People who use opiate drugs on a long-term basis will likely experience more than a few unwelcome changes over time. Both prescription opiates and illegal opiates work by interfering with the brain’s most basic chemical processes. Opiate withdrawal results from the drug’s ability to interfere with the brain’s chemical system.
Opiate withdrawal periods typically follow a certain course; however, opiate withdrawal durations can vary from person to person. As everyone’s body responds to opiates in different ways, a range of factors influence opiate withdrawal duration for any one person.
What Causes Opiate Withdrawal?
By the time a person makes the decision to stop taking opiates, the brain and body have developed a physical dependency on the drug’s effects, according to the University of Maryland Medical Center. As the brain becomes more dependent on opiate effects, needed amounts of the drug must be present at all times to maintain normal levels of function throughout the body.
Opiate withdrawal durations correspond with the degree of brain chemical imbalance caused by chronic drug use. Once the brain becomes accustomed to functioning without the drug’s effects, withdrawal symptoms start to subside.
Factors Affecting Opiate Withdrawal Duration
Opiate withdrawal symptoms can take any number of forms, both physical and psychological. Symptoms to expect include –
- Sleep problems
- Flu-like symptoms
- Depression symptoms
Any one person may experience more severe symptoms in one area versus another, depending on his or her individual circumstances. Likewise, opiate withdrawal durations for any one symptom-type can also vary.
As chronic opiate use disrupts a person’s overall physical and psychological health status, someone with a pre-existing medical and/or psychological problem will likely experience more withdrawal severe symptoms in the affected areas. Opiate withdrawal duration can also run longer as a result.
Brain and body tolerance levels have a considerable bearing on opiate withdrawal durations. In general, the higher the tolerance levels the longer the opiate withdrawal duration period. People coming off chronic, long-term opiate addictions can actually experience withdrawal aftereffects for years into the recovery process.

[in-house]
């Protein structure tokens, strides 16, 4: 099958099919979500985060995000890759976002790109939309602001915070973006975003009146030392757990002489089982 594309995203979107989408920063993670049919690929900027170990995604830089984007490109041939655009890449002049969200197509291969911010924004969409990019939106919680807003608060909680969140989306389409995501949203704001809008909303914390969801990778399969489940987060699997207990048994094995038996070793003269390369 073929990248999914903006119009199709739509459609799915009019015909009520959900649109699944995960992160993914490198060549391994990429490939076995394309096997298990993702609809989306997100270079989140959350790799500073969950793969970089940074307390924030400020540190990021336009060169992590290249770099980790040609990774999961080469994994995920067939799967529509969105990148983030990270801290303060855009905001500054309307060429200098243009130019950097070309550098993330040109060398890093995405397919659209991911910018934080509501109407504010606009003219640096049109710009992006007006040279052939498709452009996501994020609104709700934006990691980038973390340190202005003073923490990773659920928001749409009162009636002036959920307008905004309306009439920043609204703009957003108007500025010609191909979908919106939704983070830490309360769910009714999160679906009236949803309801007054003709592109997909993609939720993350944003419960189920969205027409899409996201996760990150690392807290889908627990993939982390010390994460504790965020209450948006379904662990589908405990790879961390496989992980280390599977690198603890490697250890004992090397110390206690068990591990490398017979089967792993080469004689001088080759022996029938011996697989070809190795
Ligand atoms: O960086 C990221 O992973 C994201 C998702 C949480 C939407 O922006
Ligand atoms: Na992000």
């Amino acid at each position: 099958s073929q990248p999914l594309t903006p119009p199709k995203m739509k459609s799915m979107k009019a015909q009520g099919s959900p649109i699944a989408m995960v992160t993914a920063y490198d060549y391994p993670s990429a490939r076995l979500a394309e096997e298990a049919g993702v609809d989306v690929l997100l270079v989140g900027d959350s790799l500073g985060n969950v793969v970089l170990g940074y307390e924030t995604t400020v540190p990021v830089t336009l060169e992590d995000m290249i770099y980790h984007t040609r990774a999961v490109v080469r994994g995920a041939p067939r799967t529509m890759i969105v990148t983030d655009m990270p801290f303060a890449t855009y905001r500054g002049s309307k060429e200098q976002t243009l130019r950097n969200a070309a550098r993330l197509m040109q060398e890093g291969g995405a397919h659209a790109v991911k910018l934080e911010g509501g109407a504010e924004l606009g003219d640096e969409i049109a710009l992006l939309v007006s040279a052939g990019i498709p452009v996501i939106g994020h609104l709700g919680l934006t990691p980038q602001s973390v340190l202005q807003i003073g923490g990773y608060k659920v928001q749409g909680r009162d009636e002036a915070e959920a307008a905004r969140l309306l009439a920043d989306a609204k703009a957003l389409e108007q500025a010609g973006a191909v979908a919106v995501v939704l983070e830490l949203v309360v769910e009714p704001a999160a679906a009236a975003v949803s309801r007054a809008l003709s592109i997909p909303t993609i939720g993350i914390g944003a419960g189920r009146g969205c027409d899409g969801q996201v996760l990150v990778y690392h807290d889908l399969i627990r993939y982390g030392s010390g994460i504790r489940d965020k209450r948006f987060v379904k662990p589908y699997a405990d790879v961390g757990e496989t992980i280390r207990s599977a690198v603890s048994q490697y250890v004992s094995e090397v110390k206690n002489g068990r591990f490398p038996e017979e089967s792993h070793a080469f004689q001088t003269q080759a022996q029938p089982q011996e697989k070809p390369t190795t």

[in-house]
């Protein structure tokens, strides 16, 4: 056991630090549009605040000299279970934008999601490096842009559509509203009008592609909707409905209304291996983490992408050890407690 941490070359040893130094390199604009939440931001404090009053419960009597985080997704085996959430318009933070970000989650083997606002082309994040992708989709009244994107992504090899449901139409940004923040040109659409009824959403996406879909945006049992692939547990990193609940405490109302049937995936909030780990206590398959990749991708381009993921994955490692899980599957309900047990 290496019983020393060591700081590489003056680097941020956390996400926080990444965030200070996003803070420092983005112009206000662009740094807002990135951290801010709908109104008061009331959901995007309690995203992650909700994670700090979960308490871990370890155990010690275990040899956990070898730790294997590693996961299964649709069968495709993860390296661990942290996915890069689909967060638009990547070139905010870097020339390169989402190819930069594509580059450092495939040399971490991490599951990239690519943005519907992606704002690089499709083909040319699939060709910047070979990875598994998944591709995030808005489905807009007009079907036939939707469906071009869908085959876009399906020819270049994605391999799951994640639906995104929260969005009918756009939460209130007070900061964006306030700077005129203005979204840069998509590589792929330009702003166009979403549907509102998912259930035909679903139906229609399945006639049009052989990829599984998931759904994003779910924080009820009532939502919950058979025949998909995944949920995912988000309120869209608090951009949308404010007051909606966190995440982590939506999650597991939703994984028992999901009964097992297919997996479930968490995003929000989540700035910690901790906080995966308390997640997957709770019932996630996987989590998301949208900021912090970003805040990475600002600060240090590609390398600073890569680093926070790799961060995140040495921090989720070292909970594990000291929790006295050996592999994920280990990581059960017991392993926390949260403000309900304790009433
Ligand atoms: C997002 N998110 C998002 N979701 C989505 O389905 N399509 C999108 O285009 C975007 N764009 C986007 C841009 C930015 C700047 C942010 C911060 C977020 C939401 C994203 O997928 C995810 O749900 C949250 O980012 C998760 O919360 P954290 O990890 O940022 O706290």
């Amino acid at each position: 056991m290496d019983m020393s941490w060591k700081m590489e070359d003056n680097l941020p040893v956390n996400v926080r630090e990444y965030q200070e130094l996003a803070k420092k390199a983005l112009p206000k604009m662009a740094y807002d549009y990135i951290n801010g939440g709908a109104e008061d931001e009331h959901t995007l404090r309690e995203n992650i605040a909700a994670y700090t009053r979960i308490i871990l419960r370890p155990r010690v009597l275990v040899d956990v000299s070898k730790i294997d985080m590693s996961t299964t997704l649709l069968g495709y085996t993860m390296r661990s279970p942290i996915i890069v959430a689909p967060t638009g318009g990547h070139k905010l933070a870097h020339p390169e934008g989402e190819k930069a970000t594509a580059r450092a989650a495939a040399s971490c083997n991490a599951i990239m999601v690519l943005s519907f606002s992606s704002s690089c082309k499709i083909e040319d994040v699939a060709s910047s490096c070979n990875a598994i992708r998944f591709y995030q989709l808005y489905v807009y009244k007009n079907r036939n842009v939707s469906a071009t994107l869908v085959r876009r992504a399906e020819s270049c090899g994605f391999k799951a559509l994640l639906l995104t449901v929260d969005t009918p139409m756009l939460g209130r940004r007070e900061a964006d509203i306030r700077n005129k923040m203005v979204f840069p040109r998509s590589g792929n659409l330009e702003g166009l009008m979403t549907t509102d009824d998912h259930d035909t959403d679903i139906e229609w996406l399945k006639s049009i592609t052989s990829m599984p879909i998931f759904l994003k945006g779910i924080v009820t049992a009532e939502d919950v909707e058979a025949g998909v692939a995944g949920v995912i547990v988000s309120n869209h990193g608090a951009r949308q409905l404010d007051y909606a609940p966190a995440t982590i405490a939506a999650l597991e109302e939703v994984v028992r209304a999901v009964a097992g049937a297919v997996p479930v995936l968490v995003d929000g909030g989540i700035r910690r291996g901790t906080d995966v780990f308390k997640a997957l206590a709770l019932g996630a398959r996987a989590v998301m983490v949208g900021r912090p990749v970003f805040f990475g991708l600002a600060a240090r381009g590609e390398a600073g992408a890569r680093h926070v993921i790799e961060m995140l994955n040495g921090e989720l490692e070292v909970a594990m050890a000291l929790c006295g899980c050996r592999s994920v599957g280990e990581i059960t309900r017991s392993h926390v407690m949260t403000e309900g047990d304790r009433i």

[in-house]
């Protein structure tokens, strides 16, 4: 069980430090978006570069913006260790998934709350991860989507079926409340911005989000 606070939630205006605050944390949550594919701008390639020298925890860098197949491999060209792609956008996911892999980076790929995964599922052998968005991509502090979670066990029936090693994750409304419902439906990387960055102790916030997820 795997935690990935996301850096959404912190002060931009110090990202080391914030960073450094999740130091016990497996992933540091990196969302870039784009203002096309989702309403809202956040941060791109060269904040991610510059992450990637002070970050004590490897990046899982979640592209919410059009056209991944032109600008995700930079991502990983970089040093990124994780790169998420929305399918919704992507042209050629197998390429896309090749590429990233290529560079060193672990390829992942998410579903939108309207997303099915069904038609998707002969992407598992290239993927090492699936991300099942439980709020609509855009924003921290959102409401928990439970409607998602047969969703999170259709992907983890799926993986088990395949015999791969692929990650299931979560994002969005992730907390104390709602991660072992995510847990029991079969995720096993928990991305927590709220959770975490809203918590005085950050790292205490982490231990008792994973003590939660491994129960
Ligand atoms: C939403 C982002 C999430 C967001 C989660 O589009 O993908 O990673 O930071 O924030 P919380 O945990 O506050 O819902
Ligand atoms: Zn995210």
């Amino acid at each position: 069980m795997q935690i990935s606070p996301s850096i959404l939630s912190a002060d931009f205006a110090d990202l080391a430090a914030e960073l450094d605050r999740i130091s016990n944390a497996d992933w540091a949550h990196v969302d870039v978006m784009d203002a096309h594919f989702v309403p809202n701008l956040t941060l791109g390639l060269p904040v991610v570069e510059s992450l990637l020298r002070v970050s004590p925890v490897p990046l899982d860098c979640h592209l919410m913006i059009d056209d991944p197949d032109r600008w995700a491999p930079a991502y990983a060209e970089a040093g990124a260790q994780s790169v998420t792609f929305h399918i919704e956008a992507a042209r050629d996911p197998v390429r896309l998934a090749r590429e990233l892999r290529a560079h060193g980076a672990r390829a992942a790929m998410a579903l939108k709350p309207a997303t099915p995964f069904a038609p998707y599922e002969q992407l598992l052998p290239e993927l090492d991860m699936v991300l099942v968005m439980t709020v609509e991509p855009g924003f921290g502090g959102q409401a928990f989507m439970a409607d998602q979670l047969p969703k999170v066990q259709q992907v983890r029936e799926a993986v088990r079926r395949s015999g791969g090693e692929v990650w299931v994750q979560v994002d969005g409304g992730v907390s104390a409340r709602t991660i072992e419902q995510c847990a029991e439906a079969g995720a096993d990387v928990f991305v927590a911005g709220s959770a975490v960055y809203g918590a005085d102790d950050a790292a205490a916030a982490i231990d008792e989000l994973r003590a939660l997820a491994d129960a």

Length and Frequency of Drug Use
Length and frequency of drug use probably carry the most weight in terms of how long a person’s opiate withdrawal stage will last. In effect, opiates damage brain cell structures over time, which makes it even more difficult for cells to function in the absence of the drug. The more often a person uses and the number of weeks, months or years of use determine the degree of damage that’s present.
Once addicted, a person can expect to experience ongoing drug cravings during the withdrawal stage. For heavy users, drug craving withdrawal effects can persist long after the detox stage ends.
Detox Method Used
A person can approach opiate detox in one of three ways –
- Going “cold turkey”
- Tapering or weaning
- Medication therapies
The “cold turkey” approach will likely bring on the longest (and most uncomfortable) opiate withdrawal duration. Gradually tapering or weaning of opiates can help reduce withdrawal severity; however, the actual withdrawal duration is longer.
Medication therapies offer the best approach for someone coming off a chronic addiction as these medications actually mimic opiate effects. In turn, withdrawal durations are shorter and less uncomfortable.